September 28, 2013: Set in the happiest of malls in Vashi, Entombed Metal Fest Volume IV Powered by Transcending Obscurity held at Crazy Blue, Raghuleela Mall, was probably one of the most extreme gigs that the region has seen in a long, long time, barring Domination- The Deathfest V held earlier this year. However, given the impressive line-up that played this comes across as no surprise at all. Each act outdid the last, culminating in eargasms, mosh pits, walls of death and the recurring chants of Madarchod- Behenchod (which thanks to Gutslist bassist Gurdip singh, suffered an awkward premature death).
Fragarak from Delhi were the first band to play, and they brought down the place with their impressive brand of death metal. Unfortunately, crowd at the gig had not yet reached the distant venue, and in turn, the band had to play their set to a small gathering. Mumbai’s Dormant Inferno were up next, and having played a live set after a long time, the audience were treated to a grim repertoire of doom metal at its intermittently slow, and heavy best.
Guwahati’s extreme metal trio Insane Prophecy took the stage next, and those who saw them live at Domination-the Deathfest V, knew what brutality was going to churn out soon. True to the band’s signature style of black/death metal, Insane Prophecy played to an audience looking to smash each other, and that’s precisely what they did. Vocalist, guitarist Xulfi Nawaz needs to be specially mentioned for his unparalleled prowess at tackling both the responsibilities. The fact that the band always plays with one session member makes you wonder how musically adept the North-East metal scene really is!
Bengaluru’s Grossty was the fourth band to play, and they left the crowd spellbound because they brought grind pandemonium in a way that has never been seen in the city before. An unstoppable force hitting into an immovable object is what describes their music best, and those who were not at the gig missed out on something really special. The two vocalists ripped the place with alternating guttural growls and animalistic screams.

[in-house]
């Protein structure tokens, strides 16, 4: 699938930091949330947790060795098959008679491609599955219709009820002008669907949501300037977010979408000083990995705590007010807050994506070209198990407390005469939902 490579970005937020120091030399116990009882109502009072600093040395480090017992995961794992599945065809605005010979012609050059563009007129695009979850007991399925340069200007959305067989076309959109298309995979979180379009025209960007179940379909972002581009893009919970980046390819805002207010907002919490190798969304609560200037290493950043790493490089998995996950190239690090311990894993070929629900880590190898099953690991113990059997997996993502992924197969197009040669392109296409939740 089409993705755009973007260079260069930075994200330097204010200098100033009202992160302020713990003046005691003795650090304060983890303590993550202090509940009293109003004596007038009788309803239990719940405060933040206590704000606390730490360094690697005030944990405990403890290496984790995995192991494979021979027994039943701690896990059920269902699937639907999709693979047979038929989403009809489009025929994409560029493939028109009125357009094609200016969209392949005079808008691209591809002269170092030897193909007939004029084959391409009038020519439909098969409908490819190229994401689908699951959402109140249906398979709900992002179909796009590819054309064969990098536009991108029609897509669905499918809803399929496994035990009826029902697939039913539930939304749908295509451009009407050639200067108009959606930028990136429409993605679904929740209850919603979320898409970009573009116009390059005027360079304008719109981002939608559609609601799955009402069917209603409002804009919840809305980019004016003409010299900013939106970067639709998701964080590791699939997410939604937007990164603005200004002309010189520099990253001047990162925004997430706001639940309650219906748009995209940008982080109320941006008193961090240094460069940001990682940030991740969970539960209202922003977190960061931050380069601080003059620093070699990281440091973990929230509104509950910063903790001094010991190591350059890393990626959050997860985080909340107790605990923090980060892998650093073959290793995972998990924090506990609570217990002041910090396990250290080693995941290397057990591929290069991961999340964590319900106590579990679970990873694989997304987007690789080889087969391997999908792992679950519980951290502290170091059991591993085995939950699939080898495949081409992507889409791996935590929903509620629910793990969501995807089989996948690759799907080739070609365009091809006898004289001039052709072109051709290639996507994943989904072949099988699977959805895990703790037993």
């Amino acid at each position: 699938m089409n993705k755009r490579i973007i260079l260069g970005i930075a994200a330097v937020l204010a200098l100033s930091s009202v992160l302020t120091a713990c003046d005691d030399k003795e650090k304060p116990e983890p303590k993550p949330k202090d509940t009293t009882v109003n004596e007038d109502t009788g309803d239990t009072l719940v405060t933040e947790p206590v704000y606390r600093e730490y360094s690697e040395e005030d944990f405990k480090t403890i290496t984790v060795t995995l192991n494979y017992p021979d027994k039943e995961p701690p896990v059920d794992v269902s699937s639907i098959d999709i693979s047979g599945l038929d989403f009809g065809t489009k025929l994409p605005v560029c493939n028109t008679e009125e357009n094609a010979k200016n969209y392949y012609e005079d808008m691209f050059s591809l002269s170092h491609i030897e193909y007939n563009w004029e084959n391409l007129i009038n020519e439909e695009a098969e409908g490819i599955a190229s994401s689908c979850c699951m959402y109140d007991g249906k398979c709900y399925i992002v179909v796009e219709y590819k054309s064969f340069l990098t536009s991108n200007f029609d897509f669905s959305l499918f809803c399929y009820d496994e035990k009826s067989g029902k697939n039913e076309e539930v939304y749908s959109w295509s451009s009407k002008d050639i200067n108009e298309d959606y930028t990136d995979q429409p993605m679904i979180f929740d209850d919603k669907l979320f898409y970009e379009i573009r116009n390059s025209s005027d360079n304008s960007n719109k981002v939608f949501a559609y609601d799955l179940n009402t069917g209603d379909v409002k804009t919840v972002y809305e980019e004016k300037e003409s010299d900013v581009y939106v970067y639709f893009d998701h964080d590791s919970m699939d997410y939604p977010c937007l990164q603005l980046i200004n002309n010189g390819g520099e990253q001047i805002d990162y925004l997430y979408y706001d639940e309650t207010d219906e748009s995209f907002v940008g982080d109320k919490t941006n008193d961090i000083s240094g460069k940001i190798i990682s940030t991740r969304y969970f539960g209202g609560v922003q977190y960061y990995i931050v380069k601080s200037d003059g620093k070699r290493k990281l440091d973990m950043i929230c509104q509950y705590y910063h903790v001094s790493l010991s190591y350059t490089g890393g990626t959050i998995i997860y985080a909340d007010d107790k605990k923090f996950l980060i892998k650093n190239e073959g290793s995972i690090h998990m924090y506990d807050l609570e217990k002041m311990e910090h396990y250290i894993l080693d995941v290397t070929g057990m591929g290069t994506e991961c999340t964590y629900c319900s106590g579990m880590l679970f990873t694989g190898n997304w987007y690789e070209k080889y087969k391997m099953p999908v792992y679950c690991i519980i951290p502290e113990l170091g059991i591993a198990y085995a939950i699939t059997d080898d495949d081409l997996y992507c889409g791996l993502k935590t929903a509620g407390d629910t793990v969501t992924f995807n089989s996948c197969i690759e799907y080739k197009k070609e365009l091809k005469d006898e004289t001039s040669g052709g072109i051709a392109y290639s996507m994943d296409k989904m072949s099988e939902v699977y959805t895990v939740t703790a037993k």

There are few bands in the city that can exude the amount of energy that Gutslit do at every one of their performances, and at Entombed, they were no different. The Gutslit set took the audience right into the slaughterhouse with their death grind barrage, and Aditya Barve on vocals was aggression personified. Their set saw the largest pit scenes, and after quite a while an impressive wall of death too. So intense was their set and the ensuing mosh that one of the PA units almost fell during one of their songs.
Ending the night was the second wave of brutal North-Eastern metal in the Plague Throat trio. While their music was as brilliant as hell, perhaps the coolest thing in their music was the sudden breaks in their music, with perfectly synced restarts in almost all of their songs. You could hear a collective yells from the crowd every time that happened, and people mesmerizingly smiling at each other. It was a gig that no one wanted to see get over, and the band decided to give the gig a fitting end, by covering Cannibal Corpse’s Hammer Smashed Face.
Sure the sound was not the best, and the lights seemed to be beaming straight from the sets of Mithun Chakraborty’s Disco Dancer, but still when the music was that good, few things can stop a gig from being as good as this edition of the Entombed Metal Festival was.
Pictures - Dhananjay Mane